(1997) Louisiana State University
Areas of Expertise
Botany education and undergraduate biology education
My main research focus is the investigation of people’s knowledge about plants, where and how this information is acquired, and how this may affect their botanical attitudes. This research is an outgrowth of investigations into why students prefer animals and generally ignore plants, which led to an explanation based on visual perception called “Plant Blindness” (Wandersee and Schussler, 2001). The hypothesis is that humans are less likely to pay attention to plants because of differences in their spatial distribution, movement over time, color, perceived danger, and familiarity as compared to animals. My research is testing this hypothesis, as well as gathering baseline information about the status of botany education in K-12 and college classrooms. The ultimate goal is to develop novel curricula to combat this inherent plant blindness of students.
Supporting the hypothesis of plant blindness, recent research in my lab has found that college students preferentially recall more animal versus plant images, even when students are able to name those images with the same accuracy (Schussler and Olzak, 2008). An investigation of two nationally-syndicated elementary science textbook series found that each contain animal photographs that are provided with more specific name labels than comparable plant photographs, which are given generic descriptions such as “tree” or “grass” (Link-Perez et al., in press). Comparison of plant versus animal topics presented in the text of the same textbook series revealed relatively more focus on plant parts as compared to animal parts and animal adaptations as compared to plant adaptations, perhaps indicating why plants are perceived as boring to elementary students (Schussler et al., in review).
My other area of research is student learning in first-year introductory biology classes, and how students come to know the nature of science through their undergraduate careers. The nature of science is the underlying philosophy or values of science that affect how we come to know what we know in science. It is not about knowing the content or process of science (how to DO science) but focuses more on student understanding of theory versus law, observation versus inference, objective versus subjective, etc. Recent studies have identified naive understandings of the nature of science in students in introductory biology; I and four colleagues (including Jim Hickey in Botany) recently received a National Science Foundation Course, Curriculum, and Laboratory Improvement grant (phase I) to test curriculum modifications that may improve these understandings. I am also conducting a three-year-long qualitative study of eleven college biology majors’ understanding of the nature of science as they progress through school.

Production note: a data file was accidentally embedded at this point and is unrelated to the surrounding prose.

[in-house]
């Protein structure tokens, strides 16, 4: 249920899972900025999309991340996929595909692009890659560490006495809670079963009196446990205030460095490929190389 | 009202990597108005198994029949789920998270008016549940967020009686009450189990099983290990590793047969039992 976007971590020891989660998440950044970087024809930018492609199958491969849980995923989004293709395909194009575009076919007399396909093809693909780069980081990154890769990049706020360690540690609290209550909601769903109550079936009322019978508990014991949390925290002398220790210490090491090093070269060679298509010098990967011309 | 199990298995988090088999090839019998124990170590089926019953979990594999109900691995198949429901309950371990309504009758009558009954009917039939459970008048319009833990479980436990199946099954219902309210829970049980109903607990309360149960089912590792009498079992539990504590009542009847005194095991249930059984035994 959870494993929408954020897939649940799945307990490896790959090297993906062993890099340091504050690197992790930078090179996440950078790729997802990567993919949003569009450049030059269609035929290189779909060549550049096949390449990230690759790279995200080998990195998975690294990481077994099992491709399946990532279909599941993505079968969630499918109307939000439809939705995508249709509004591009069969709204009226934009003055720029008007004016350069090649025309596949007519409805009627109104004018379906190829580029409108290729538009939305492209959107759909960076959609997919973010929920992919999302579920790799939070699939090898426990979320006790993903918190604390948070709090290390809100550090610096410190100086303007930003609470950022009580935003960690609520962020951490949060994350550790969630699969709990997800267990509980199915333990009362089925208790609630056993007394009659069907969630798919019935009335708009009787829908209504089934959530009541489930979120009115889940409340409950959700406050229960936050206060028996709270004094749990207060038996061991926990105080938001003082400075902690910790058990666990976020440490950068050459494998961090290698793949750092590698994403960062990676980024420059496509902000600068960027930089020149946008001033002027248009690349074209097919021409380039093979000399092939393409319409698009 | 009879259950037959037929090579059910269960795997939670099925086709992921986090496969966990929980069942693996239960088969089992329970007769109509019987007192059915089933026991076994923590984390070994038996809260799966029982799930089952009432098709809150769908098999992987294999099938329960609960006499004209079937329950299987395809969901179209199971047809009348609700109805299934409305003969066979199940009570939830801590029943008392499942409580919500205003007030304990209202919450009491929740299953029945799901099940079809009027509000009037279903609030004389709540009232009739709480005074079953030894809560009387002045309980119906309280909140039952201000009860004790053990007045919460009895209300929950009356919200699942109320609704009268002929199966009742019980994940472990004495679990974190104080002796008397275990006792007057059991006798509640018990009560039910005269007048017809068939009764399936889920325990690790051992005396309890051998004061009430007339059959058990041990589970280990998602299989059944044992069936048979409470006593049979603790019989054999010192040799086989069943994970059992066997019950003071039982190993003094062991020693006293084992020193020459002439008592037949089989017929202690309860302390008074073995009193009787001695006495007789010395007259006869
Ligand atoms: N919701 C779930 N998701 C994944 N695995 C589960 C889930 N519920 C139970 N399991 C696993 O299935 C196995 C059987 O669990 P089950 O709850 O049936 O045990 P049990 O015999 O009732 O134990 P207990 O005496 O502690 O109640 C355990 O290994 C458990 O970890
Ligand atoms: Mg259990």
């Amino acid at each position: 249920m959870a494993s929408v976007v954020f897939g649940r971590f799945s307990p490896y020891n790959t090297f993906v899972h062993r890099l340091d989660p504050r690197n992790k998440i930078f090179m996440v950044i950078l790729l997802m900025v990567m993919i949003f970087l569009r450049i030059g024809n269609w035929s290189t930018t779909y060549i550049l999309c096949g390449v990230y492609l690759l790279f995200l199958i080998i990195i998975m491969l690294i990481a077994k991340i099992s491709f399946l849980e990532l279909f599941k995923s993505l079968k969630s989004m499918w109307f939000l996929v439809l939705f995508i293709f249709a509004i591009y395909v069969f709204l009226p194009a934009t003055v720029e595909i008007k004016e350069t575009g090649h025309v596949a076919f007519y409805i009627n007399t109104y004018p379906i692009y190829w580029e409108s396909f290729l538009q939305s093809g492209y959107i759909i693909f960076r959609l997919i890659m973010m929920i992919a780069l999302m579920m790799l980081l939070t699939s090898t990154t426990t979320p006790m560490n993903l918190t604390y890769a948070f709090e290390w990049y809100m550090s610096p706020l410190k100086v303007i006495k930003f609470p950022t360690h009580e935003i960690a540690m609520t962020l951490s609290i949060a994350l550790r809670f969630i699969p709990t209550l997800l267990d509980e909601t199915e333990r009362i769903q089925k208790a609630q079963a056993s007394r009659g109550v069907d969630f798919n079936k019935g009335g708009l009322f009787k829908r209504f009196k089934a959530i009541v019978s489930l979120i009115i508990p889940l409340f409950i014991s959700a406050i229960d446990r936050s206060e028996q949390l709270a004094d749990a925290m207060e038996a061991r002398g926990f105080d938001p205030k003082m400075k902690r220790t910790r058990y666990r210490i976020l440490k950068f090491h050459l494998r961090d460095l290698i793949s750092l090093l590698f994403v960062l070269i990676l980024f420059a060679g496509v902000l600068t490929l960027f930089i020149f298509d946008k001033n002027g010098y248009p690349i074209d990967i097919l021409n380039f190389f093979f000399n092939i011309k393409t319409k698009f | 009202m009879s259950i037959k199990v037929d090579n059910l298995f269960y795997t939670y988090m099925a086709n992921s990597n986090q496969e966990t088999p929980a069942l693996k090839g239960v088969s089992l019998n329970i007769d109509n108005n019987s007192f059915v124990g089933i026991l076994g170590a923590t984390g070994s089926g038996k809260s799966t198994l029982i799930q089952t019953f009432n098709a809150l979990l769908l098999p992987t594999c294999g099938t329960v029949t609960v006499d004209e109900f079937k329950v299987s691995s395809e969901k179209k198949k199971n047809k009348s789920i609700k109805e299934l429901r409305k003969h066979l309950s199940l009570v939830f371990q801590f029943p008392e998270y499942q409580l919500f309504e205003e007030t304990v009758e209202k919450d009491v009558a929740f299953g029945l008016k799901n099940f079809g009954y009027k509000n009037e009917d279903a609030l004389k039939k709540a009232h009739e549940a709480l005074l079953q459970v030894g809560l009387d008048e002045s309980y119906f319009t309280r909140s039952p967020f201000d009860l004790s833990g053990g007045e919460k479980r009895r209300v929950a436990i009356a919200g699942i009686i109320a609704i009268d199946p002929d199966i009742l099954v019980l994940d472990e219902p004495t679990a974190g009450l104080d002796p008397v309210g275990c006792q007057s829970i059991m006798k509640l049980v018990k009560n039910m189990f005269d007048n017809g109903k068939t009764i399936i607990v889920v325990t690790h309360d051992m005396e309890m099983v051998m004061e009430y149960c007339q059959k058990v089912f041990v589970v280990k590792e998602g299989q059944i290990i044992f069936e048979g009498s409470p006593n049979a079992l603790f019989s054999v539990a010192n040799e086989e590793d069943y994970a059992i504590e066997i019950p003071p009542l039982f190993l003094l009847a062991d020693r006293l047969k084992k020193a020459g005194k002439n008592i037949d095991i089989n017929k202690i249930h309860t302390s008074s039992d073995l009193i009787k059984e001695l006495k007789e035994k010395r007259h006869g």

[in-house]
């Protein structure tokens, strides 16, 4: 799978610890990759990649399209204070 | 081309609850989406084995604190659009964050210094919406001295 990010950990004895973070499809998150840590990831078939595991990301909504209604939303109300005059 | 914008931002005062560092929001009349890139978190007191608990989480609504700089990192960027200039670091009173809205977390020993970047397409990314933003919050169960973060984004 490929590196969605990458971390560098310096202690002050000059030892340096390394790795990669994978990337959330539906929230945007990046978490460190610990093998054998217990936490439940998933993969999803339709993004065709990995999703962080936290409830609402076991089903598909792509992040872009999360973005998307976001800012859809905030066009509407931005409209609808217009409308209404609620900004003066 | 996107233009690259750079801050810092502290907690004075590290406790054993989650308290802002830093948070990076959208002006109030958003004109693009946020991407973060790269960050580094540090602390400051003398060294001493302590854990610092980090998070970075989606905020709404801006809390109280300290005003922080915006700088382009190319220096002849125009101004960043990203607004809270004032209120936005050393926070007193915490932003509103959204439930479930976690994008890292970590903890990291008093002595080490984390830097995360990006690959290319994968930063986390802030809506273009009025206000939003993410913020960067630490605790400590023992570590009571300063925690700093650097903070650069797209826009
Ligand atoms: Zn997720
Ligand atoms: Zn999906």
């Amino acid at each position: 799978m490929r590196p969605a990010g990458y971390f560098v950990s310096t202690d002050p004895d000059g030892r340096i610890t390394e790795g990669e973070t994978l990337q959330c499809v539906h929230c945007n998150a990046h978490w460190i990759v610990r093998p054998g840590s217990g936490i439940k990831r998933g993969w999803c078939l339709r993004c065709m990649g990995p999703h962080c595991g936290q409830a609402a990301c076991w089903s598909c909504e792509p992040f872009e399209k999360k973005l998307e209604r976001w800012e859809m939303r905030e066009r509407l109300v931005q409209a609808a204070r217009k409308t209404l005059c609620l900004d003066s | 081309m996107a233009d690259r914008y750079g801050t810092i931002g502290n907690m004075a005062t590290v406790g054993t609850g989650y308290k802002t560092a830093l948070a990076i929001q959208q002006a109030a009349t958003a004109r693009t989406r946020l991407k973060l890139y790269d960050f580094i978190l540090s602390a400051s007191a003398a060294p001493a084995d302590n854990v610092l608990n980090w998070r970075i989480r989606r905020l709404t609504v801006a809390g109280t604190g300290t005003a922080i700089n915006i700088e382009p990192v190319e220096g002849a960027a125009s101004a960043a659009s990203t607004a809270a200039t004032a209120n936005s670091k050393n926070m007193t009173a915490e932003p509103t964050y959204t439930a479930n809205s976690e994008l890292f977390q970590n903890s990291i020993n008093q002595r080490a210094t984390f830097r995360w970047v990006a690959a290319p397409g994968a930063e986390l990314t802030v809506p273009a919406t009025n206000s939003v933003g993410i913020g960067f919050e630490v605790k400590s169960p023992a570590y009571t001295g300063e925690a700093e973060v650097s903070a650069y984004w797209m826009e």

Link-Perez, Melanie A., Vanessa H. Dollo, Kirk M. Weber, and Elisabeth E. Schussler. In press. What's in a Name: Differential Labeling of Plant and Animal Photographs in Two Nationally-Syndicated Elementary Science Textbook Series. International Journal of Science Education.
Winslow, Jeffrey F. and Elisabeth E. Schussler. 2009. The Life Cycle of a Partnership (pp.1-15). In The Art and Science of Partnership (Ed. T. Poetter and Eagle). University Press of America: Lanham, MD.
Schussler, Elisabeth E. 2008. From Flowers to Fruits: How Children's Books Represent Plant Reproduction. International Journal of Science Education 30(12):
Schussler, Elisabeth E. and Lynn Olzak. 2008. It’s Not Easy Being Green: Student Recall of Plant and Animal Images. Journal of Biological Education 42(3): 112-118.
Schussler, Elisabeth E., Lisette E. Torres, Stephen Rybczynski, Gary W. Gerald, Emy Monroe, Purbasha Sarkar, Dhan Shahi, and Muna A. Osman. 2008. Transforming the Teaching of Science Graduate Students Through Reflection. Journal of College Science Teaching 38(1): 32-36.
Schussler, Elisabeth and Jeff Winslow. 2007. Drawing on Students' Knowledge. Science and Children 44:40-44.